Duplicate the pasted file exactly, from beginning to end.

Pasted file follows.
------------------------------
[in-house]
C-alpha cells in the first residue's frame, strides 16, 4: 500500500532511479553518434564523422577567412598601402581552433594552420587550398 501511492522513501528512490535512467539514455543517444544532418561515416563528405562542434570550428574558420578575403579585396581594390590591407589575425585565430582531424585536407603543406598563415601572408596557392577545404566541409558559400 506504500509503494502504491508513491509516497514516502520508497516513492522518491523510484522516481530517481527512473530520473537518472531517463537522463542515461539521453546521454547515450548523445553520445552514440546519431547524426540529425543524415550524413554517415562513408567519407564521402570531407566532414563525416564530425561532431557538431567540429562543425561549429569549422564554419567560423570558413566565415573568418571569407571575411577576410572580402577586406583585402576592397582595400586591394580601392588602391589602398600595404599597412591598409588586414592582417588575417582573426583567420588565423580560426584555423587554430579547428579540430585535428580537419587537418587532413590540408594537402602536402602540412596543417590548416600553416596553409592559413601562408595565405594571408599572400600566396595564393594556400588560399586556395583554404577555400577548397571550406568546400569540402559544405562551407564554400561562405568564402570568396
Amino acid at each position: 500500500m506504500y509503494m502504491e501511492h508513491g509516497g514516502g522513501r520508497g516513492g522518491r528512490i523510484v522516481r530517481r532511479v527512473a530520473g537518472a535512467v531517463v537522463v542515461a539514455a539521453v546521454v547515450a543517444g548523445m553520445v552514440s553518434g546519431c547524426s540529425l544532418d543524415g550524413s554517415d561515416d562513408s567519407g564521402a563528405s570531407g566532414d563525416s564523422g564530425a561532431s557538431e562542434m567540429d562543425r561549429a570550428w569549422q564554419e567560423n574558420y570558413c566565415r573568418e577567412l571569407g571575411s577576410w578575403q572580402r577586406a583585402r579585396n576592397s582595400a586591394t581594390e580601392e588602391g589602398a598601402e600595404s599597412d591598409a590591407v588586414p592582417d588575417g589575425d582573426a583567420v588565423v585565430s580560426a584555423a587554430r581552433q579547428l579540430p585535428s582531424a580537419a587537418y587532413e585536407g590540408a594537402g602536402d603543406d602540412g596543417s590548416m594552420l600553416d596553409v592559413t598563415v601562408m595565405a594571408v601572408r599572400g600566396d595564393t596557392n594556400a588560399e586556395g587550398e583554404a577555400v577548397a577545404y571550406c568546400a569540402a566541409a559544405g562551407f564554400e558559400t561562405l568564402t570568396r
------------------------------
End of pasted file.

[in-house]
C-alpha cells in the first residue's frame, strides 16, 4: 500500500532511479553518434564523422577567412598601402581552433594552420587550398 501511492522513501528512490535512467539514455543517444544532418561515416563528405562542434570550428574558420578575403579585396581594390590591407589575425585565430582531424585536407603543406598563415601572408596557392577545404566541409558559400 506504500509503494502504491508513491509516497514516502520508497516513492522518491523510484522516481530517481527512473530520473537518472531517463537522463542515461539521453546521454547515450548523445553520445552514440546519431547524426540529425543524415550524413554517415562513408567519407564521402570531407566532414563525416564530425561532431557538431567540429562543425561549429569549422564554419567560423570558413566565415573568418571569407571575411577576410572580402577586406583585402576592397582595400586591394580601392588602391589602398600595404599597412591598409588586414592582417588575417582573426583567420588565423580560426584555423587554430579547428579540430585535428580537419587537418587532413590540408594537402602536402602540412596543417590548416600553416596553409592559413601562408595565405594571408599572400600566396595564393594556400588560399586556395583554404577555400577548397571550406568546400569540402559544405562551407564554400561562405568564402570568396
Amino acid at each position: 500500500m506504500y509503494m502504491e501511492h508513491g509516497g514516502g522513501r520508497g516513492g522518491r528512490i523510484v522516481r530517481r532511479v527512473a530520473g537518472a535512467v531517463v537522463v542515461a539514455a539521453v546521454v547515450a543517444g548523445m553520445v552514440s553518434g546519431c547524426s540529425l544532418d543524415g550524413s554517415d561515416d562513408s567519407g564521402a563528405s570531407g566532414d563525416s564523422g564530425a561532431s557538431e562542434m567540429d562543425r561549429a570550428w569549422q564554419e567560423n574558420y570558413c566565415r573568418e577567412l571569407g571575411s577576410w578575403q572580402r577586406a583585402r579585396n576592397s582595400a586591394t581594390e580601392e588602391g589602398a598601402e600595404s599597412d591598409a590591407v588586414p592582417d588575417g589575425d582573426a583567420v588565423v585565430s580560426a584555423a587554430r581552433q579547428l579540430p585535428s582531424a580537419a587537418y587532413e585536407g590540408a594537402g602536402d603543406d602540412g596543417s590548416m594552420l600553416d596553409v592559413t598563415v601562408m595565405a594571408v601572408r599572400g600566396d595564393t596557392n594556400a588560399e586556395g587550398e583554404a577555400v577548397a577545404y571550406c568546400a569540402a566541409a559544405g562551407f564554400e558559400t561562405l568564402t570568396r